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Unity: Support From Cognitive Science

Linear Tess

[Photo by Melisande]

Stanovich (2004a) agrees with two central points of Henriques’ argument (start here). Firstly that human cognitive architecture can be split into ‘two broad domains’: quick-acting, unconscious parallel processes and logical-analytic processing, which is linear, slower and conscious. Secondly, Stanovich (2004a) agrees that the differences between humans and other animals are central to psychology.

Taking the ‘two broad domains’ first, these are seen in cognitive psychology in a number of dual-process theories that have been developed: Stanovich (2004b) identifies 22 of them. How have these dual-processes arisen? Some evolutionary psychologists argue that hypothetical thinking was selected for as it allowed humans to understand other minds. Hypothetical thinking allows a person to imagine ‘possible states of the world’.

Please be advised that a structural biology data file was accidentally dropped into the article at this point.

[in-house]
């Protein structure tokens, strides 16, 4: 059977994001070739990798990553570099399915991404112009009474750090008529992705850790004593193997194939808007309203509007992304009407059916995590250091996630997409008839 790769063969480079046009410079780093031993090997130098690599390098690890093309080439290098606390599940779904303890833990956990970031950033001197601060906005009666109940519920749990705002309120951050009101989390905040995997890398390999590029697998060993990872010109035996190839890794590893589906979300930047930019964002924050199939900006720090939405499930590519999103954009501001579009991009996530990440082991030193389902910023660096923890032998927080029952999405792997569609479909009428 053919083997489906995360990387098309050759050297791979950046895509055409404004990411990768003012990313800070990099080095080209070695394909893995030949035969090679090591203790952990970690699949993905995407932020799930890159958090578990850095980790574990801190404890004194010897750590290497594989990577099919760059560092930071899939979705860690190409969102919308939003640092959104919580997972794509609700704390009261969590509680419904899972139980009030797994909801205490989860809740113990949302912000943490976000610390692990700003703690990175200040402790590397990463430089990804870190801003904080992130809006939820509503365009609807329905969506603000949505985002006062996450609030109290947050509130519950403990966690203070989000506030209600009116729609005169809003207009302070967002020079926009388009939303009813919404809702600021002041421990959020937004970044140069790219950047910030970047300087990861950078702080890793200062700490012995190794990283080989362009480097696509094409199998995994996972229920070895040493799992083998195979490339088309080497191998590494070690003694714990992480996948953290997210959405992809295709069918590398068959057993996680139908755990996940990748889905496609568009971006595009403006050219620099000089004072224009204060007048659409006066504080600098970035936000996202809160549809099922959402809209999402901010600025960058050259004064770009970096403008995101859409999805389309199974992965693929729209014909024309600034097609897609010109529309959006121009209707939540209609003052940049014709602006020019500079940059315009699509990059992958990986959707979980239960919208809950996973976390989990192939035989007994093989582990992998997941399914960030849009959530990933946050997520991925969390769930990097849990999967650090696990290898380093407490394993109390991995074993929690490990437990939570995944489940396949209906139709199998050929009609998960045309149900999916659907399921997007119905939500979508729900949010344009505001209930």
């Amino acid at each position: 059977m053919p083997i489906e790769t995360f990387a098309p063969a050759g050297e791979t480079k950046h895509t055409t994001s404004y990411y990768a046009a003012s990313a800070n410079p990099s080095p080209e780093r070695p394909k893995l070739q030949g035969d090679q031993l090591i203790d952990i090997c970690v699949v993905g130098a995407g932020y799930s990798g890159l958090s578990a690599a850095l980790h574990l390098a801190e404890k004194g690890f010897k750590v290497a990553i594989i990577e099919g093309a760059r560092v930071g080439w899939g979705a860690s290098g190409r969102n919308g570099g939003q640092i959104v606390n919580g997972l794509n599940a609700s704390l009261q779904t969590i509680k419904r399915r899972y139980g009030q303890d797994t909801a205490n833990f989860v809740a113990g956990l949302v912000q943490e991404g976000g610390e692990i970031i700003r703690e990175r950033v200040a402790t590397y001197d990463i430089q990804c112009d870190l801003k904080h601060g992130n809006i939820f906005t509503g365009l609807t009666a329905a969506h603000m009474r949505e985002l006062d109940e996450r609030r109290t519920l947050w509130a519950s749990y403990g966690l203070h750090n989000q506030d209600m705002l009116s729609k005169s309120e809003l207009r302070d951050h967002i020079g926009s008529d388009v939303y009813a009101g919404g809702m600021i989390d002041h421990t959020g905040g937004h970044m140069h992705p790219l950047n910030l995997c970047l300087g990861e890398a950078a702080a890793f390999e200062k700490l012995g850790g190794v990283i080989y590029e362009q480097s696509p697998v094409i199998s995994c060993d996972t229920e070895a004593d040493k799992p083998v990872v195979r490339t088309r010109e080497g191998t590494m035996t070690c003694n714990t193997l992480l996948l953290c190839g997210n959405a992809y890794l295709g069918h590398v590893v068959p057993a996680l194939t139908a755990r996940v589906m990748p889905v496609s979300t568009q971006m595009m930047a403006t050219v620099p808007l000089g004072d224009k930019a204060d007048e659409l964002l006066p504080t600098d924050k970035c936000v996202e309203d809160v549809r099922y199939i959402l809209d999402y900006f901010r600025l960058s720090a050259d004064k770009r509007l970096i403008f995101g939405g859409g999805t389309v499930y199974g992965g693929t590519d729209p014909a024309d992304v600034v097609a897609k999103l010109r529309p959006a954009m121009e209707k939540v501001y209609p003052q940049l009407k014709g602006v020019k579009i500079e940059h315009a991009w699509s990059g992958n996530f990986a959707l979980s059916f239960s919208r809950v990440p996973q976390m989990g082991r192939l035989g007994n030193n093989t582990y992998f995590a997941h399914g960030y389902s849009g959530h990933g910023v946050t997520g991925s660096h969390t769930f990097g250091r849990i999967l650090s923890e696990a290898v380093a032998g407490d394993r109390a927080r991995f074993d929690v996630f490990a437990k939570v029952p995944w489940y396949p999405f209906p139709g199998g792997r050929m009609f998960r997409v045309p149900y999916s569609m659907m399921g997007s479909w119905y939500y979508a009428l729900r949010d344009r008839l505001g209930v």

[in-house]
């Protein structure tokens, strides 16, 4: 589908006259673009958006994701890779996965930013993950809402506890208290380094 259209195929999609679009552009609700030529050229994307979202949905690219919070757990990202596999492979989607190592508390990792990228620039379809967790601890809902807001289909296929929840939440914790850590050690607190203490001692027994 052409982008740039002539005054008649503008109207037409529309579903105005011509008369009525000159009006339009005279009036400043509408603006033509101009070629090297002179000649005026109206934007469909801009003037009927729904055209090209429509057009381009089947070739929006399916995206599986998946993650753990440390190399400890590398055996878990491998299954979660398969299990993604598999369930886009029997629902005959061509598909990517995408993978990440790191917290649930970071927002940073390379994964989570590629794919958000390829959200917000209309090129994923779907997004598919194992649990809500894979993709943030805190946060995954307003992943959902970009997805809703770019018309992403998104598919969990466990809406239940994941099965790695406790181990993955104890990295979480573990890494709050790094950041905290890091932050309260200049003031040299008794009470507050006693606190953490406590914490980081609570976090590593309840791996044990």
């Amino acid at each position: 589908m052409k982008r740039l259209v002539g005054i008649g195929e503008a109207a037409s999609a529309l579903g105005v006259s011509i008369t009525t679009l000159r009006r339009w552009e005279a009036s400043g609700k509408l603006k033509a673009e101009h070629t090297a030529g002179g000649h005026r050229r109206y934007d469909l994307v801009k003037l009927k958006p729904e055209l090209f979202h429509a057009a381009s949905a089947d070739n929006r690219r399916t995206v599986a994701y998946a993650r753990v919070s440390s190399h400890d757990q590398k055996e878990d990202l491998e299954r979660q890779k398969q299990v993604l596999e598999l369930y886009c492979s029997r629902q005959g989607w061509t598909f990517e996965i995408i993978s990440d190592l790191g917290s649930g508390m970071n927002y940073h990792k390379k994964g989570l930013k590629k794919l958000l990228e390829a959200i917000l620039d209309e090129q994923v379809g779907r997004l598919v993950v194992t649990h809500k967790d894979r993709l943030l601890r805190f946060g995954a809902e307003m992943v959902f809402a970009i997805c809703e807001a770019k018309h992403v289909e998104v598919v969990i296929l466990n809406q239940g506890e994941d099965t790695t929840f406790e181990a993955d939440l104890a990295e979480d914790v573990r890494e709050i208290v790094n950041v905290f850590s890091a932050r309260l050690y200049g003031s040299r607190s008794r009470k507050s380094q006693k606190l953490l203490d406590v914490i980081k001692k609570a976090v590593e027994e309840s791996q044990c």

Hypothetical thinking is also central, in Stanovich’s view to the difference between humans and animals rather than Henriques’ justification processes. Metarepresentational abilities, or ‘thinking about thinking’, represent the ‘cognitive divide’ between humans and animals. This is where Stanovich (2004a) takes issue with Henriques although he does agree that justification processes could have been involved in the development of metarepresentational abilities.

Stanovich (2004a) Metarepresentation and the great cognitive divide: a commentary on Henriques’ “psychology defined” (Abstract)
Stanovich (2004b) The Robot’s Rebellion: Finding Meaning in the Age of Darwin (Amazon)



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